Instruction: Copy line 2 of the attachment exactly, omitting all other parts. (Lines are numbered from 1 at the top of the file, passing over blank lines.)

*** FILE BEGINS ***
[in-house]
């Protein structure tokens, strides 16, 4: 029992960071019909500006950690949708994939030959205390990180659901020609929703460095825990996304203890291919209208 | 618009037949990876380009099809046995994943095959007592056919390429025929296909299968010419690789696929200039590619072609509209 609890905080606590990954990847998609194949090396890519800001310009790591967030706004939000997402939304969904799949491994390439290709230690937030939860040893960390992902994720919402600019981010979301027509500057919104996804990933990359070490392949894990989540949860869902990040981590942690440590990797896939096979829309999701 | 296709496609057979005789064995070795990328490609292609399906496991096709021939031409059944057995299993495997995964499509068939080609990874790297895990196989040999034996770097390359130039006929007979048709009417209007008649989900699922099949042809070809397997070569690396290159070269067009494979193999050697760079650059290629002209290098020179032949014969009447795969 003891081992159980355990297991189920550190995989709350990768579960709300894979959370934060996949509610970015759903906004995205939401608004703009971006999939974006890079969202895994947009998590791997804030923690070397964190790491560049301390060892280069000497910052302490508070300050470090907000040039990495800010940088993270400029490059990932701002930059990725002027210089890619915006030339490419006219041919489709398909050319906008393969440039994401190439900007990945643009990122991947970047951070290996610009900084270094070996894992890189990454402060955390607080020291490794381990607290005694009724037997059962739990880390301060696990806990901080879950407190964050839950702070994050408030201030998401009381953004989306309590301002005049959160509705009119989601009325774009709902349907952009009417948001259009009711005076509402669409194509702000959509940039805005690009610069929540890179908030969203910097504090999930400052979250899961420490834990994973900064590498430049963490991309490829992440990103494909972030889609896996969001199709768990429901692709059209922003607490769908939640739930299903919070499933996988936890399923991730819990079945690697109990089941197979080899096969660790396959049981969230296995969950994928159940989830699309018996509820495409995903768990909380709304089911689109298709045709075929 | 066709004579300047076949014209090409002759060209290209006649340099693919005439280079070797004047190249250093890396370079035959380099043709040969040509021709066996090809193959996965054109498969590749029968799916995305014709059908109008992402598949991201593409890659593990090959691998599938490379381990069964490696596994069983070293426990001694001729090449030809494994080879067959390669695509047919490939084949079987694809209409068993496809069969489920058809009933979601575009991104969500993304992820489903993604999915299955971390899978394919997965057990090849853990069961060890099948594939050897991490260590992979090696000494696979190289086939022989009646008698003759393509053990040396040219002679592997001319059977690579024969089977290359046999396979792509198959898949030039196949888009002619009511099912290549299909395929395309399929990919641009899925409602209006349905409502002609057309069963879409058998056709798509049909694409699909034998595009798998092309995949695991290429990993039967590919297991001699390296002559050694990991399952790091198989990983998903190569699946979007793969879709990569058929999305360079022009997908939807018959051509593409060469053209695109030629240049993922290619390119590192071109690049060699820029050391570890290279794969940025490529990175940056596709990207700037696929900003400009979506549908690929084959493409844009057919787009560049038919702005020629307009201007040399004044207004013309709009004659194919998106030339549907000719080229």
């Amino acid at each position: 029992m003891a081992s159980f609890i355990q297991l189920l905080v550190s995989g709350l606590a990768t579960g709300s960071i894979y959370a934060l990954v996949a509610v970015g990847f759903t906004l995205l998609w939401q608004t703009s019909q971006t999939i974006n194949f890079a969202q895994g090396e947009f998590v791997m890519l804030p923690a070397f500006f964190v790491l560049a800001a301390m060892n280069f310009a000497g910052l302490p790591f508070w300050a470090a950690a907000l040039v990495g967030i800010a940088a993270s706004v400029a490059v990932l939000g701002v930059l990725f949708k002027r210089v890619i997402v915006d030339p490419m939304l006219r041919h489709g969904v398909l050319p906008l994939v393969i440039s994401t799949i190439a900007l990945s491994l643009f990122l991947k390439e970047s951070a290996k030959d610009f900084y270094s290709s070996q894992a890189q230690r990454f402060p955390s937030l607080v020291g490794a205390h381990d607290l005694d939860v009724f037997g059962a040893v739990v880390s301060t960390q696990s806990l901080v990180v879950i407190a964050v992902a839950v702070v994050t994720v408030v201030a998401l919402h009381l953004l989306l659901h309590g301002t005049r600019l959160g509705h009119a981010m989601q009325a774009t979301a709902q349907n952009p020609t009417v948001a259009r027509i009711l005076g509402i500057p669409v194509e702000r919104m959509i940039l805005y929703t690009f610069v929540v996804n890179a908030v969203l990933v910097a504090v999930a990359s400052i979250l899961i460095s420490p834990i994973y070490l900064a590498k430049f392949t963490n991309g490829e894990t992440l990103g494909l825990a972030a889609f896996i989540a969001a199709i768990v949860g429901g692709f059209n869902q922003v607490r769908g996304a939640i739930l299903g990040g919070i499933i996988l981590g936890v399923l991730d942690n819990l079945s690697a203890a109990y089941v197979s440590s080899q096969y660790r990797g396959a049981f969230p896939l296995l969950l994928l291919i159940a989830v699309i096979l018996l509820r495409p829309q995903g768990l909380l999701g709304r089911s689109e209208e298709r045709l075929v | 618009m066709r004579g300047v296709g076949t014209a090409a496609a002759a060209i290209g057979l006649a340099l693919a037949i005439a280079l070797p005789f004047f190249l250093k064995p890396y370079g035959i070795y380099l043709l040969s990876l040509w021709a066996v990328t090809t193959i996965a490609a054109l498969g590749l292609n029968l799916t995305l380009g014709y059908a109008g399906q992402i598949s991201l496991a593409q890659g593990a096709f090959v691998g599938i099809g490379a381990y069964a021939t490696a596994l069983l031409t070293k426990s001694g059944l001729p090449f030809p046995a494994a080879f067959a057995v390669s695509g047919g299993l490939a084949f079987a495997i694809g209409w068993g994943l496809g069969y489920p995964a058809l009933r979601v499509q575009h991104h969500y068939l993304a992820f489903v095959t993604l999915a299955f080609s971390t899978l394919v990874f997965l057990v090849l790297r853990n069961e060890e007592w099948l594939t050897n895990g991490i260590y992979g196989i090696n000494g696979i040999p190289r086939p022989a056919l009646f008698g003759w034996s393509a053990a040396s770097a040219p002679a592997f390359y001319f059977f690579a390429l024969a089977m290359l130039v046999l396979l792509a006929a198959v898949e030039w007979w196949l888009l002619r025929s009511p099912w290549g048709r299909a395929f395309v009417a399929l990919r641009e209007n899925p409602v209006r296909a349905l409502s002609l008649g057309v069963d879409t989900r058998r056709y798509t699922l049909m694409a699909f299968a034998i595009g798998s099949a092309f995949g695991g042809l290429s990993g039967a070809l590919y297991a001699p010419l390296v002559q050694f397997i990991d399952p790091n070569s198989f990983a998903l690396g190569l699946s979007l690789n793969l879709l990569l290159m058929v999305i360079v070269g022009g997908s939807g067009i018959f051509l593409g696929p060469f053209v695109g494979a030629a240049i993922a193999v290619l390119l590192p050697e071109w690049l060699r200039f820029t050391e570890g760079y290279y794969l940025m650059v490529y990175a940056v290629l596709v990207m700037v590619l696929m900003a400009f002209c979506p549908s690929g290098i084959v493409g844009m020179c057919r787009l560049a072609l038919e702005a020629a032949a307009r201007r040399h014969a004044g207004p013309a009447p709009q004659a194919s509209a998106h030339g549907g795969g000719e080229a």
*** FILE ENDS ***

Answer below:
């Protein structure tokens, strides 16, 4: 029992960071019909500006950690949708994939030959205390990180659901020609929703460095825990996304203890291919209208 | 618009037949990876380009099809046995994943095959007592056919390429025929296909299968010419690789696929200039590619072609509209 609890905080606590990954990847998609194949090396890519800001310009790591967030706004939000997402939304969904799949491994390439290709230690937030939860040893960390992902994720919402600019981010979301027509500057919104996804990933990359070490392949894990989540949860869902990040981590942690440590990797896939096979829309999701 | 296709496609057979005789064995070795990328490609292609399906496991096709021939031409059944057995299993495997995964499509068939080609990874790297895990196989040999034996770097390359130039006929007979048709009417209007008649989900699922099949042809070809397997070569690396290159070269067009494979193999050697760079650059290629002209290098020179032949014969009447795969 003891081992159980355990297991189920550190995989709350990768579960709300894979959370934060996949509610970015759903906004995205939401608004703009971006999939974006890079969202895994947009998590791997804030923690070397964190790491560049301390060892280069000497910052302490508070300050470090907000040039990495800010940088993270400029490059990932701002930059990725002027210089890619915006030339490419006219041919489709398909050319906008393969440039994401190439900007990945643009990122991947970047951070290996610009900084270094070996894992890189990454402060955390607080020291490794381990607290005694009724037997059962739990880390301060696990806990901080879950407190964050839950702070994050408030201030998401009381953004989306309590301002005049959160509705009119989601009325774009709902349907952009009417948001259009009711005076509402669409194509702000959509940039805005690009610069929540890179908030969203910097504090999930400052979250899961420490834990994973900064590498430049963490991309490829992440990103494909972030889609896996969001199709768990429901692709059209922003607490769908939640739930299903919070499933996988936890399923991730819990079945690697109990089941197979080899096969660790396959049981969230296995969950994928159940989830699309018996509820495409995903768990909380709304089911689109298709045709075929 | 066709004579300047076949014209090409002759060209290209006649340099693919005439280079070797004047190249250093890396370079035959380099043709040969040509021709066996090809193959996965054109498969590749029968799916995305014709059908109008992402598949991201593409890659593990090959691998599938490379381990069964490696596994069983070293426990001694001729090449030809494994080879067959390669695509047919490939084949079987694809209409068993496809069969489920058809009933979601575009991104969500993304992820489903993604999915299955971390899978394919997965057990090849853990069961060890099948594939050897991490260590992979090696000494696979190289086939022989009646008698003759393509053990040396040219002679592997001319059977690579024969089977290359046999396979792509198959898949030039196949888009002619009511099912290549299909395929395309399929990919641009899925409602209006349905409502002609057309069963879409058998056709798509049909694409699909034998595009798998092309995949695991290429990993039967590919297991001699390296002559050694990991399952790091198989990983998903190569699946979007793969879709990569058929999305360079022009997908939807018959051509593409060469053209695109030629240049993922290619390119590192071109690049060699820029050391570890290279794969940025490529990175940056596709990207700037696929900003400009979506549908690929084959493409844009057919787009560049038919702005020629307009201007040399004044207004013309709009004659194919998106030339549907000719080229």